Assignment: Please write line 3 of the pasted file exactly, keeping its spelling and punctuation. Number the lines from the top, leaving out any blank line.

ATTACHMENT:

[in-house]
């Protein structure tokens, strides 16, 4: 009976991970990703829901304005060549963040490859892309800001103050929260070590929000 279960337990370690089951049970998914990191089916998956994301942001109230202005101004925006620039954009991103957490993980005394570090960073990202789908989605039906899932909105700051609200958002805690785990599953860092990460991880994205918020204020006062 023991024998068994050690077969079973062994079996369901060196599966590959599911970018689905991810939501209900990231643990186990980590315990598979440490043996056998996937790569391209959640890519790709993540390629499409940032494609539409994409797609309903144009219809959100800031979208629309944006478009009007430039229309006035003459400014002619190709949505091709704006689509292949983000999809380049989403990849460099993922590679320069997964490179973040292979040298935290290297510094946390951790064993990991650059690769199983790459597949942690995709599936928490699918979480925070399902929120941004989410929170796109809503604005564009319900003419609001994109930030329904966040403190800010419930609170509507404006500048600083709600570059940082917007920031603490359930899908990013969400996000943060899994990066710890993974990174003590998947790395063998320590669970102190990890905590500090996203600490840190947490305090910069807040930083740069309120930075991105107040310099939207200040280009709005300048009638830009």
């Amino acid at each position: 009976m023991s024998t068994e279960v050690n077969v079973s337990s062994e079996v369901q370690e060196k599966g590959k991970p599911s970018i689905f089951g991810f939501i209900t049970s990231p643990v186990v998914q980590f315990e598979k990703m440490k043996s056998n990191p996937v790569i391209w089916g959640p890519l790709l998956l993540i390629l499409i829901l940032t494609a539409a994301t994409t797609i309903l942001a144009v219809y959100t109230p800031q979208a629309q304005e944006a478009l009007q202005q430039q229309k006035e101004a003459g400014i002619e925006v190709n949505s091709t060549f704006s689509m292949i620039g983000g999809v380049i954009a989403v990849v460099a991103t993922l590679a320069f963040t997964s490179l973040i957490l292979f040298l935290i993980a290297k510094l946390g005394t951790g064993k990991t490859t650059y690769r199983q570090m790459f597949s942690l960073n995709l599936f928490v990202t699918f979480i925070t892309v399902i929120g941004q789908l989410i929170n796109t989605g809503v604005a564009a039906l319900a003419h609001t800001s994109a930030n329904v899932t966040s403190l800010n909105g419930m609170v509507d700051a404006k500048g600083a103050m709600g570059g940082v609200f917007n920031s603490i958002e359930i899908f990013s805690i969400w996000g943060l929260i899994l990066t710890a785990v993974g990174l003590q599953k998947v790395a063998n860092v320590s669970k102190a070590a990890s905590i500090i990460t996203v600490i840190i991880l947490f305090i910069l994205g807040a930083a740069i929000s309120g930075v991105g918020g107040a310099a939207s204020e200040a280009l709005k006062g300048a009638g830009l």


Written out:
């Amino acid at each position: 009976m023991s024998t068994e279960v050690n077969v079973s337990s062994e079996v369901q370690e060196k599966g590959k991970p599911s970018i689905f089951g991810f939501i209900t049970s990231p643990v186990v998914q980590f315990e598979k990703m440490k043996s056998n990191p996937v790569i391209w089916g959640p890519l790709l998956l993540i390629l499409i829901l940032t494609a539409a994301t994409t797609i309903l942001a144009v219809y959100t109230p800031q979208a629309q304005e944006a478009l009007q202005q430039q229309k006035e101004a003459g400014i002619e925006v190709n949505s091709t060549f704006s689509m292949i620039g983000g999809v380049i954009a989403v990849v460099a991103t993922l590679a320069f963040t997964s490179l973040i957490l292979f040298l935290i993980a290297k510094l946390g005394t951790g064993k990991t490859t650059y690769r199983q570090m790459f597949s942690l960073n995709l599936f928490v990202t699918f979480i925070t892309v399902i929120g941004q789908l989410i929170n796109t989605g809503v604005a564009a039906l319900a003419h609001t800001s994109a930030n329904v899932t966040s403190l800010n909105g419930m609170v509507d700051a404006k500048g600083a103050m709600g570059g940082v609200f917007n920031s603490i958002e359930i899908f990013s805690i969400w996000g943060l929260i899994l990066t710890a785990v993974g990174l003590q599953k998947v790395a063998n860092v320590s669970k102190a070590a990890s905590i500090i990460t996203v600490i840190i991880l947490f305090i910069l994205g807040a930083a740069i929000s309120g930075v991105g918020g107040a310099a939207s204020e200040a280009l709005k006062g300048a009638g830009l």